2nd Gen E Behind the Wheel | Mini E Gas-Pump Freedom (Restrictions Apply)

Discussion in '2nd Generation: 2007+ R55 through R61' started by Nathan, Mar 27, 2010.

  1. Nathan

    Nathan Founder

    Mar 30, 2009
    Short North
    +10,069 / 0 / -0
    Published: March 25, 2010
    New York Times

    DRIVING the Mini E in and around New York City highlights both the promises and the pitfalls of electric cars.

    One promise, backed up on an only mildly nail-biting drive through Brooklyn, Manhattan and the Westchester County suburbs, is that the Mini E — an electric version of BMW’s Mini Cooper — can travel more than 100 miles on a charge in favorable conditions. As Mini has said, you may be surprised how far 100 miles is when you are commuting or running local errands.

    Another is that the Mini, in contrast to plug-in hybrids like the Chevrolet Volt that arrives late this year, will never make contact with a gasoline nozzle.

    The Mini E driver also spends just $3 to $6 for 100 miles’ worth of electricity; a car that averages 25 m.p.g. would cost $12 to cover the same distance, assuming a gasoline price of $3 a gallon.

    The pitfalls may be easy to ignore while you’re humming silently in the Mini, but they are lurking.

    First, you cannot buy or lease one unless you are among the 450 people selected for a yearlong pilot project.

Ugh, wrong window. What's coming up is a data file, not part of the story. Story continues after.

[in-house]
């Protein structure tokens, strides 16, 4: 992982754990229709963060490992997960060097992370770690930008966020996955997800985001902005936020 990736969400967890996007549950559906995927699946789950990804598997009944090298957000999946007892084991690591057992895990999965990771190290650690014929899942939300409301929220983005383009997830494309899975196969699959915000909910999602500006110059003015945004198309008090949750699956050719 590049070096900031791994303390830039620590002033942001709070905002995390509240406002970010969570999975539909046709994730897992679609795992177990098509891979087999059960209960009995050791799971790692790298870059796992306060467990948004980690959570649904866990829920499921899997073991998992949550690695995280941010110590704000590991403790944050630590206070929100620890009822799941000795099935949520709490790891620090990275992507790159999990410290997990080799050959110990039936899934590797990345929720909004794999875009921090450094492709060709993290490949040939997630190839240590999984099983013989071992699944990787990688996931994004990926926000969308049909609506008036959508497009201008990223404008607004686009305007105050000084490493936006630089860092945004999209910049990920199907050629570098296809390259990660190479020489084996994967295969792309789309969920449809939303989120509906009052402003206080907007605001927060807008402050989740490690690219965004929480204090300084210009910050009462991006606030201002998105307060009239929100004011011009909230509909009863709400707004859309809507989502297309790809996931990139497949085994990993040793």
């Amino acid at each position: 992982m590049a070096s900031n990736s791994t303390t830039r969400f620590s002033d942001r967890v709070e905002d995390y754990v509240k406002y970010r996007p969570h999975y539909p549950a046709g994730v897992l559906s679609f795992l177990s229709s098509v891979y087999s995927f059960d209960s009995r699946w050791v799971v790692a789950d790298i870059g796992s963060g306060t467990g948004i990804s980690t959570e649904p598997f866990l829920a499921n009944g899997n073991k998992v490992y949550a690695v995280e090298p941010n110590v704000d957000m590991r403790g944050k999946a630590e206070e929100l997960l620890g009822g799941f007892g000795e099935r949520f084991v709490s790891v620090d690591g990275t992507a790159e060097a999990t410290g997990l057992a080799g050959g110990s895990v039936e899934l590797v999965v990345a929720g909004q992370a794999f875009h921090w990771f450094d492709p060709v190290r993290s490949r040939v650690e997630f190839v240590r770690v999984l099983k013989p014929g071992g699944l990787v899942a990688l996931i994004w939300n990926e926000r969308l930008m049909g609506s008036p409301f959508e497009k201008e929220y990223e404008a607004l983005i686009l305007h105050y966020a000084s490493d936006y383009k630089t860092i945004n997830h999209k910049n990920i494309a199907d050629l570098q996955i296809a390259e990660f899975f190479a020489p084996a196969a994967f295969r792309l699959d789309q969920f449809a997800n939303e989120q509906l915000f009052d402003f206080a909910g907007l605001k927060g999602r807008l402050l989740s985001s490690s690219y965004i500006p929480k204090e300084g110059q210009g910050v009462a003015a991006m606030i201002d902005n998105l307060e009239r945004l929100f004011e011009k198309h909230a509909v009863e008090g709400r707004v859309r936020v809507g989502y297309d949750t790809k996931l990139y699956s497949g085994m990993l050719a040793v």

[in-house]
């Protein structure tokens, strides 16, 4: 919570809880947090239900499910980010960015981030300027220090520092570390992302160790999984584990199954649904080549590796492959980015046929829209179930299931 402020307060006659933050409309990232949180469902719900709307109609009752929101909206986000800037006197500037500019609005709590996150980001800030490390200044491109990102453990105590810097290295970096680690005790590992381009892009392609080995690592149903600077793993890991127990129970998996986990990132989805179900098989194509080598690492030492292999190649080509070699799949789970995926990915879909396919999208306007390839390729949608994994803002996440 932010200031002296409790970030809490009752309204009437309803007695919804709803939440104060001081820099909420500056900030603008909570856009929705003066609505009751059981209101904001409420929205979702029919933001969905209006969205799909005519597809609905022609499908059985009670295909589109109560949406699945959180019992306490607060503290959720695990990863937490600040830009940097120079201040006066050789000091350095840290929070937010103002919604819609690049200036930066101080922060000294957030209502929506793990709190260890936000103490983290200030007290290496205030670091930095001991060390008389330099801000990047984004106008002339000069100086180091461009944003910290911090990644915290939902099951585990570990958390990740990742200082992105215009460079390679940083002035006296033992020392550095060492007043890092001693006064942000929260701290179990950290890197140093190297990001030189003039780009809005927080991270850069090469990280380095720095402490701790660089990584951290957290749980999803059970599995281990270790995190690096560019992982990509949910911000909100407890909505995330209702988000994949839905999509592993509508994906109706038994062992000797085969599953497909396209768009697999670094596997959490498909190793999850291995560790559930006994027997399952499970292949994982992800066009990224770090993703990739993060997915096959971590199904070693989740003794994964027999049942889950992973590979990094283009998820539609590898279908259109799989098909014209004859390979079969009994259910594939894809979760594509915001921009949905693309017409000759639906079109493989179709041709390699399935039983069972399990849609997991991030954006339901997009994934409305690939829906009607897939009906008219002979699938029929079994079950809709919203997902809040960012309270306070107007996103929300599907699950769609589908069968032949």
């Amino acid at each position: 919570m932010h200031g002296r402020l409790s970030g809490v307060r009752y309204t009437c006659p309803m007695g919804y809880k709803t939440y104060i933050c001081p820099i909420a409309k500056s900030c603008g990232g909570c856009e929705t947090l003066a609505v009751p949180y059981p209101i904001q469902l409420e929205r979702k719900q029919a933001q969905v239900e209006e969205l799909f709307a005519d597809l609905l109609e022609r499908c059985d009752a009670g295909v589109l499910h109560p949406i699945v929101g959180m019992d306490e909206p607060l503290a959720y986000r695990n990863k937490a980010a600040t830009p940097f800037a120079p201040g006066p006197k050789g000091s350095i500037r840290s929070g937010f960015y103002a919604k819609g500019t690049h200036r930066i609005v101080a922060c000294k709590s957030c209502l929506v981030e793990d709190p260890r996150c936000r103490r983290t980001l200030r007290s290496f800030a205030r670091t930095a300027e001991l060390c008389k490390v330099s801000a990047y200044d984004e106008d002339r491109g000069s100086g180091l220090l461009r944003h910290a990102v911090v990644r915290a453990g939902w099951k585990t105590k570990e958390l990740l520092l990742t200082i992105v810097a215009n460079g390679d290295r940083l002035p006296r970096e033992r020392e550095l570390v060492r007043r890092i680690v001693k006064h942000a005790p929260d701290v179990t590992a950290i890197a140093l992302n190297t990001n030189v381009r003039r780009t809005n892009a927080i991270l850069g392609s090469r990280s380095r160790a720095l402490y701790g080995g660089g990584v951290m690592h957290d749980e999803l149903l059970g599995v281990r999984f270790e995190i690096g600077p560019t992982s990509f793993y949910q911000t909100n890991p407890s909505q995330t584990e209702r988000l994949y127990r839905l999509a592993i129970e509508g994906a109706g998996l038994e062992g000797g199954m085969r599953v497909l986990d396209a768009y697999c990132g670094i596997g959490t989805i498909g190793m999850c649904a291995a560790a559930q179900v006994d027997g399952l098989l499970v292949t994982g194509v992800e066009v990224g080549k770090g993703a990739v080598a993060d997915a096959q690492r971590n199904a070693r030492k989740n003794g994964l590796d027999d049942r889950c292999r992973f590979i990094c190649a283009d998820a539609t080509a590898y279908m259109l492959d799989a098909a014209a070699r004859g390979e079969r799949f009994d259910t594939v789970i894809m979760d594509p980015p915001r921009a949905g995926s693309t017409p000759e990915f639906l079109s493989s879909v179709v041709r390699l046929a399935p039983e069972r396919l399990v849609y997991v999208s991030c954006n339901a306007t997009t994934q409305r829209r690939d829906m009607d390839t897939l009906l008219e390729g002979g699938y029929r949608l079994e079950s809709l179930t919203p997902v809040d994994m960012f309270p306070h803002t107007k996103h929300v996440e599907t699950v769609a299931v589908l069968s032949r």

Second, battery-sapping winter weather can seriously reduce the car’s driving range.

    As with hybrids, the Mini E captures energy from its brakes to recharge the battery. But the Mini’s regenerative brakes are arguably too aggressive in their energy scavenging: if you step off the throttle, the Mini drags itself to a stop — you need not even touch the brake pedal. With practice, feathering the throttle allowed me to modulate the dragging-anchor effect. BMW has considered adding cruise control or a free-wheeling mode for smoother cruising.

    The space-hogging battery pack eliminates the Mini’s back seat and most of its cargo area, leaving just an oddly shaped parcel shelf. The nearly 600-pound battery also neuters the Mini’s signature go-kart handling. To imagine what happens when you want to change directions quickly, picture four adults standing on the rear bumper.

    Yet driven for mileage rather than excitement, the Mini has no trouble keeping pace with traffic, running from a stop to 60 miles per hour in 8.5 seconds and on to a top speed of 95 m.p.h. Even for a committed petro-head, it is genuinely satisfying to drive a car that runs on electrons; it feels as though you are getting away with something.

    Those electrons spring from advanced lithium-ion batteries like the ones in laptop computers; the coming Nissan Leaf and Chevrolet Volt will also have lithium-ion, which offer roughly double the power with half the size and weight of the nickel-metal-hydride batteries found in most hybrid cars.

    Mini doesn’t like to publicize the limp-home mode, worried that owners might come to rely on it, but the E can crawl roughly 10 miles at up to 25 m.p.h. once its battery indicator is at zero.